A National Board may decide to investigate a registered practitioner or student if it is concerned about a risk to patients or the public because of a practitioner’s health or welfare, how the practitioner behaves or how the practitioner is treating patients.
Expand the links below for more information on investigation.
A National Board may need to investigate following an assessment or the immediate action process.
A National Board also has the power to start an investigation without receiving a complaint or concern if it has information that a practitioner poses a risk to patients or the public. This is called an ‘own motion’ investigation.
A National Board might start an ‘own motion’ investigation in different situations, for example:
A National Board appoints an investigator to conduct the investigation. This investigator is usually an AHPRA officer or part of a team of AHPRA investigators.
The investigator will contact you as part of the investigation and provide their contact details. They will answer any questions you have about the process and the investigation.
The investigation process will depend on the nature of the issues, the information needed, how complex the matter is and how many people are involved.
Even though each investigation is different, they are all guided by nationally consistent policies, procedures and legal obligations.
Most commonly, an investigation will involve the investigator asking for information from a number of different sources. These may include:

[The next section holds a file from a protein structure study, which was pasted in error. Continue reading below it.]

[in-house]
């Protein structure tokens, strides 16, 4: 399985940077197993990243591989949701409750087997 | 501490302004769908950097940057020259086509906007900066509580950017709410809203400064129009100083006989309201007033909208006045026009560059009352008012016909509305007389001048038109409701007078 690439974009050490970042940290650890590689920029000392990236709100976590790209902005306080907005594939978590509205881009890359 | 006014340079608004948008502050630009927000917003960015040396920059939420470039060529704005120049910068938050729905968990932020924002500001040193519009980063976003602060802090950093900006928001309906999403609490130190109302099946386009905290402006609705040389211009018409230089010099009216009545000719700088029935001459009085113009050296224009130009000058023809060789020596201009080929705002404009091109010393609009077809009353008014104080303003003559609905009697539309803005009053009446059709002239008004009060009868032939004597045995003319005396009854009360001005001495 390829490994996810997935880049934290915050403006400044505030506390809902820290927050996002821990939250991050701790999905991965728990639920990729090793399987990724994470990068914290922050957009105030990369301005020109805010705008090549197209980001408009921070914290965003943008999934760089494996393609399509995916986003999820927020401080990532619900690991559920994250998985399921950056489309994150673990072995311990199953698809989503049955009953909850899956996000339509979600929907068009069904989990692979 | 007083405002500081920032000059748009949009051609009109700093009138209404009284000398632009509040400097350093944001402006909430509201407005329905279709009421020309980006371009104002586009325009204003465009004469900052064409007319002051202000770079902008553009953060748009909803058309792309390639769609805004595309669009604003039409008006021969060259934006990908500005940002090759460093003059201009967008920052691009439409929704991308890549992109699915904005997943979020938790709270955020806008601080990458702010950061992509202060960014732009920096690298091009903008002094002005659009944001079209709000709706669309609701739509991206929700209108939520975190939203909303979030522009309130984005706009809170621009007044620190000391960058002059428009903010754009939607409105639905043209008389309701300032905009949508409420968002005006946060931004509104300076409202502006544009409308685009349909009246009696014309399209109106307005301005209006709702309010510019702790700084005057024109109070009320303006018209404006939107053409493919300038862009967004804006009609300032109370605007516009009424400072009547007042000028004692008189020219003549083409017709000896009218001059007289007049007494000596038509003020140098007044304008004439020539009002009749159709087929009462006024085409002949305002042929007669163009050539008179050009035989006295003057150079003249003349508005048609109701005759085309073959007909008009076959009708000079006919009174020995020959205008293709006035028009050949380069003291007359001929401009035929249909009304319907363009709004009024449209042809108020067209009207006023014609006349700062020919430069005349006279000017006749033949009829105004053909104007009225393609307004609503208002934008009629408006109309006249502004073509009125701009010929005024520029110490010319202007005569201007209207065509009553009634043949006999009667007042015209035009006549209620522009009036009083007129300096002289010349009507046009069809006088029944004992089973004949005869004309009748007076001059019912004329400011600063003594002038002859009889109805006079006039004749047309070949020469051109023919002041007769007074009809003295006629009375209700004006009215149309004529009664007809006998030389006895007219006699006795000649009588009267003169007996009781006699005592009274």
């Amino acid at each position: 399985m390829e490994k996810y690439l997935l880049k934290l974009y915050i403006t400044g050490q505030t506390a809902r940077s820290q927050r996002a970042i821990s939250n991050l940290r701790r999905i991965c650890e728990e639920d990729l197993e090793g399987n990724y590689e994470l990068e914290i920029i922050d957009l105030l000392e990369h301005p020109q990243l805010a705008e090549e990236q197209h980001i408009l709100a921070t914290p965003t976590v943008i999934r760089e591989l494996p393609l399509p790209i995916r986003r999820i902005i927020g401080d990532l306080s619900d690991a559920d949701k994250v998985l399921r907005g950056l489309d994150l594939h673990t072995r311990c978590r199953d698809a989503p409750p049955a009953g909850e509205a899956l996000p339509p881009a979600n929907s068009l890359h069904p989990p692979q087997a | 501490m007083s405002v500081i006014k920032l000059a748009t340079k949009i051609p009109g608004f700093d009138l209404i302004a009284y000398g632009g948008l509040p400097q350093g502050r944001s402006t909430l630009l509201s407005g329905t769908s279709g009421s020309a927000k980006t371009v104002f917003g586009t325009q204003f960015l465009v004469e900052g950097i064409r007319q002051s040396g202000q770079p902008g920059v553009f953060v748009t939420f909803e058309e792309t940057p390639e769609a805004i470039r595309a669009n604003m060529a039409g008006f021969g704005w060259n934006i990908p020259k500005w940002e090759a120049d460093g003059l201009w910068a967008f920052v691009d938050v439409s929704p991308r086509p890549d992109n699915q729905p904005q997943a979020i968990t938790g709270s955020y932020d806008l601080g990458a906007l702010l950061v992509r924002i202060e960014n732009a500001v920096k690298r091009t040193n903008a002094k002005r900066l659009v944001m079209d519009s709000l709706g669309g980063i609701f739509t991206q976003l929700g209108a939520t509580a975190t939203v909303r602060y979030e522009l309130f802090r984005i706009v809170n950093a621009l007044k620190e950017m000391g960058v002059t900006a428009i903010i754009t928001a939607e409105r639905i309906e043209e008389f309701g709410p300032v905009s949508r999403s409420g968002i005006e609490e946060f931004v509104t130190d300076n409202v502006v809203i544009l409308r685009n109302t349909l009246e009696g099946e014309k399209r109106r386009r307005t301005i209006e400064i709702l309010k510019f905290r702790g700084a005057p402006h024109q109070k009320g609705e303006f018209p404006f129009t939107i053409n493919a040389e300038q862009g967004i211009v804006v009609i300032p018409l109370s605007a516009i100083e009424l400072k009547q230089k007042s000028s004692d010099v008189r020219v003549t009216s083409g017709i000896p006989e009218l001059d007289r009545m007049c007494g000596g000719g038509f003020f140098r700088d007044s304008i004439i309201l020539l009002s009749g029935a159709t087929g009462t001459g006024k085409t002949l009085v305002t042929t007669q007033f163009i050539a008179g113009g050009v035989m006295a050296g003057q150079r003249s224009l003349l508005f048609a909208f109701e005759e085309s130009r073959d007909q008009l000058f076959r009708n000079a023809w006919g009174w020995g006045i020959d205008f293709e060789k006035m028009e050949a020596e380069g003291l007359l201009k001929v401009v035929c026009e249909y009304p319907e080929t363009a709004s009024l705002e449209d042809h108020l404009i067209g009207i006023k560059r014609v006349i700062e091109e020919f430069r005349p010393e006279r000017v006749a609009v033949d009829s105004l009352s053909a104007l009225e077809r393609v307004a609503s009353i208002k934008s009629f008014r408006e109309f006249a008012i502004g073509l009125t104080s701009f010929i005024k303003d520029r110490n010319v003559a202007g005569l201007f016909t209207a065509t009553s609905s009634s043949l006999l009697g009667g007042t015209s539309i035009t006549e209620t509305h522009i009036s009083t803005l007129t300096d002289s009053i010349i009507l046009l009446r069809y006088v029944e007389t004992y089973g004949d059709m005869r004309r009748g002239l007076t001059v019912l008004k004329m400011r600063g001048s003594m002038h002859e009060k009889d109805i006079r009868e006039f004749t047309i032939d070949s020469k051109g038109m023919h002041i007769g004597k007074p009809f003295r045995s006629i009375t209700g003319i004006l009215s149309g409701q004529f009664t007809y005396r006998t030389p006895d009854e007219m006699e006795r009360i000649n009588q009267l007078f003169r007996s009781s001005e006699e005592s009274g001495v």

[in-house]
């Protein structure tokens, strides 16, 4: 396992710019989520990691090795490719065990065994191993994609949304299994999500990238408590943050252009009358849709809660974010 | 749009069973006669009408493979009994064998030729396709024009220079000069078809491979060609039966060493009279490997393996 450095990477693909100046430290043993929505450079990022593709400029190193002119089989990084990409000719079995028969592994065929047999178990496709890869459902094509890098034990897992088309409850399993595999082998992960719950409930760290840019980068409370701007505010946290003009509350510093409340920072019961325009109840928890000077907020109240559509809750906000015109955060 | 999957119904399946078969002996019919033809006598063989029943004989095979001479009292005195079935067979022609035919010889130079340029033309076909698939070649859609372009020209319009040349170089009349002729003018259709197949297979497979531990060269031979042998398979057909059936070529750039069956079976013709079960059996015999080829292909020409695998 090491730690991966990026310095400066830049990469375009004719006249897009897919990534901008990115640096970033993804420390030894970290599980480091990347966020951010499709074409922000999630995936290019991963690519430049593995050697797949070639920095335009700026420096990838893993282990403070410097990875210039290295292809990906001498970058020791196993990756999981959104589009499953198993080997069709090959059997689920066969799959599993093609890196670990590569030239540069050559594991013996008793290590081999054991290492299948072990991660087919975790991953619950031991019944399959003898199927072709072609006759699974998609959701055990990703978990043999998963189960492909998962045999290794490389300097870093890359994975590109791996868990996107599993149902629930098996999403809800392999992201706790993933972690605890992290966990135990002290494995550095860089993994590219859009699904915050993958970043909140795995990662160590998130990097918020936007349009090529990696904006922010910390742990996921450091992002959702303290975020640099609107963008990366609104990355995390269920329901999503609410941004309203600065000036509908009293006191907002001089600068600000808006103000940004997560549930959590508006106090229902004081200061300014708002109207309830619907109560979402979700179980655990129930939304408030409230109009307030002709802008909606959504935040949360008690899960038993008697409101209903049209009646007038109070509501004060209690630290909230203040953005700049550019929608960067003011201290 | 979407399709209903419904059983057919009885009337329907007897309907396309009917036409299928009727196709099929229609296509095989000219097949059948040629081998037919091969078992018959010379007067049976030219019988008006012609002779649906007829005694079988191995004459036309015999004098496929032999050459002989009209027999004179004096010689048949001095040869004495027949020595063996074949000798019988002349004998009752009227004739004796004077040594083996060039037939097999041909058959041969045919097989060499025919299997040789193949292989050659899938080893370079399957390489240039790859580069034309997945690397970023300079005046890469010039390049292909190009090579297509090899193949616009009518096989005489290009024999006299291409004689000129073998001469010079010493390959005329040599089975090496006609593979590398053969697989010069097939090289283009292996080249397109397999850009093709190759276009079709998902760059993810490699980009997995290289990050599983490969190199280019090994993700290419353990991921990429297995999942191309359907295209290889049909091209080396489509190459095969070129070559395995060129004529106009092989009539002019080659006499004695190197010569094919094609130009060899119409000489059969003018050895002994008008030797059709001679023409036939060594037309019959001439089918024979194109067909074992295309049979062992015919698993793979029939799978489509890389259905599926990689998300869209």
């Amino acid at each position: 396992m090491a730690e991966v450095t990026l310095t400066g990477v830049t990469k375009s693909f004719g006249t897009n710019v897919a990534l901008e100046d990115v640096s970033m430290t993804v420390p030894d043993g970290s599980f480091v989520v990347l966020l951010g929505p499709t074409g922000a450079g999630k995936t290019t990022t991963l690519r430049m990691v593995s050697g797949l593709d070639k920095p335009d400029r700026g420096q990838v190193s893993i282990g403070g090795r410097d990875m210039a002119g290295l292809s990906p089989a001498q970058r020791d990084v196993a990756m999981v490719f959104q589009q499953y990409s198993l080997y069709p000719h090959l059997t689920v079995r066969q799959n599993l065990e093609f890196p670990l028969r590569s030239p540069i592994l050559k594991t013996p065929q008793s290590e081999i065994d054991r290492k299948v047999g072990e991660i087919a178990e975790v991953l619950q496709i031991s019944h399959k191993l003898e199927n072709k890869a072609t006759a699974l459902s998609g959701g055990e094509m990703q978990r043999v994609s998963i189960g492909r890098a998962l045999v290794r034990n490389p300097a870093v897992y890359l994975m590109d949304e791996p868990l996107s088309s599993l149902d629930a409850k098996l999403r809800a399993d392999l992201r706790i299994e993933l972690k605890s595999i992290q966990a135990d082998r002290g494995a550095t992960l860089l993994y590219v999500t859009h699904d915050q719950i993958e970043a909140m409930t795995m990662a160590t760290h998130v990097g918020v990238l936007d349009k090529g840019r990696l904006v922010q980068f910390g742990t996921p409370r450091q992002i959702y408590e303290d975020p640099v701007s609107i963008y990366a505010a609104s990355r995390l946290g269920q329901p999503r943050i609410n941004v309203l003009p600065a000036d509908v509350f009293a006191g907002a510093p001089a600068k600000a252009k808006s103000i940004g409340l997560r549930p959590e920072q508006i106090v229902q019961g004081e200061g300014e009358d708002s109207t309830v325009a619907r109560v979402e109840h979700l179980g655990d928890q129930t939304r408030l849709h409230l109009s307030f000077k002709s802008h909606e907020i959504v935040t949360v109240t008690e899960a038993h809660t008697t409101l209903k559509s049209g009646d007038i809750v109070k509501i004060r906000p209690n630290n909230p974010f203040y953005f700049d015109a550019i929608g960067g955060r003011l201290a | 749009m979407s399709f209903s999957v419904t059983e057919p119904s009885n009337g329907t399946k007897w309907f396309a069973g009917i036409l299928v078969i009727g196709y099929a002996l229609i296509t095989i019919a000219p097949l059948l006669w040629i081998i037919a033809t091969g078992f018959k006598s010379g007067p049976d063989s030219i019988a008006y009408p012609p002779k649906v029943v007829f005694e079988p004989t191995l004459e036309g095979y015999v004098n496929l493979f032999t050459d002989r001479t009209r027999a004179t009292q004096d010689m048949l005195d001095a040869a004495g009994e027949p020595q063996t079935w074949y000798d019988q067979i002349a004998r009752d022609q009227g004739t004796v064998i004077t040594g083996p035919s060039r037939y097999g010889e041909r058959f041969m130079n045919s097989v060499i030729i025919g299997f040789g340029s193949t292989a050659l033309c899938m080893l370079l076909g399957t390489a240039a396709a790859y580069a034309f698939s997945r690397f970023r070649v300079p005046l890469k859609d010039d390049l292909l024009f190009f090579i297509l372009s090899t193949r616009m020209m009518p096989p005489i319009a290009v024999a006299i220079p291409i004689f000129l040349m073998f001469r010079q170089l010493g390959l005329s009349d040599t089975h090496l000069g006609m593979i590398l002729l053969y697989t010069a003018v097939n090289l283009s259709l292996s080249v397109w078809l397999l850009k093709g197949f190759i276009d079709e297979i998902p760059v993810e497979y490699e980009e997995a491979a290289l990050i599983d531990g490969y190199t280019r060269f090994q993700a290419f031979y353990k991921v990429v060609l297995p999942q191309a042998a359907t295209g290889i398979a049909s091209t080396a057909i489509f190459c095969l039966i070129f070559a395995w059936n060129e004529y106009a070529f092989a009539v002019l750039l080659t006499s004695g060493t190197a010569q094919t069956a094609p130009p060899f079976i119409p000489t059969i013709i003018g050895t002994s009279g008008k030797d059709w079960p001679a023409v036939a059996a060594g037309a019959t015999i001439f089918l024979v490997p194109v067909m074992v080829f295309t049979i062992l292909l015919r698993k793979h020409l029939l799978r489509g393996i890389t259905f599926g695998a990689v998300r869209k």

An investigation will also consider whether a practitioner has complied with a National Board’s registration standards, codes and guidelines.
The length of the investigation may depend on the complexity of the matter and how long it takes to gain access to the relevant records or information. The National Law requires that investigations happen in a timely way. Reports about the average timeframes for investigations and other statistics can be found on our performance data page.
As part of an investigation, AHPRA Investigators have the power to request information from you. This can include documents or details of facts that a person has knowledge of.
After receiving a written notice asking for information, it is an offence under the National Law not to provide that information. In some circumstances, a person can refuse to provide the requested information if that information might incriminate them.
If you are the person who made the complaint or raised a concern, it may be difficult to investigate your complaint fully if you do not cooperate with the investigation or provide the information requested.
If you are a health practitioner or student who is being investigated, or if you are a practitioner who has been contacted as part of an investigation about another practitioner, failing to cooperate with the investigation or provide information may result in regulatory action being considered against you by the relevant National Board.
At the end of an investigation, the investigator will prepare a report for the National Board containing all of the relevant information collected during the investigation. This report is prepared only for the National Board and is not released to the practitioner or the person who raised the complaint or concern.
As a result of an investigation a National Board may decide to take one or more of the following actions based on the allegations, facts and evidence:
Once the National Board has made a decision as to what action to take in relation to a student or practitioner, the person who raised the complaint or concern will be provided with some information as to what action was taken and why this decision was made.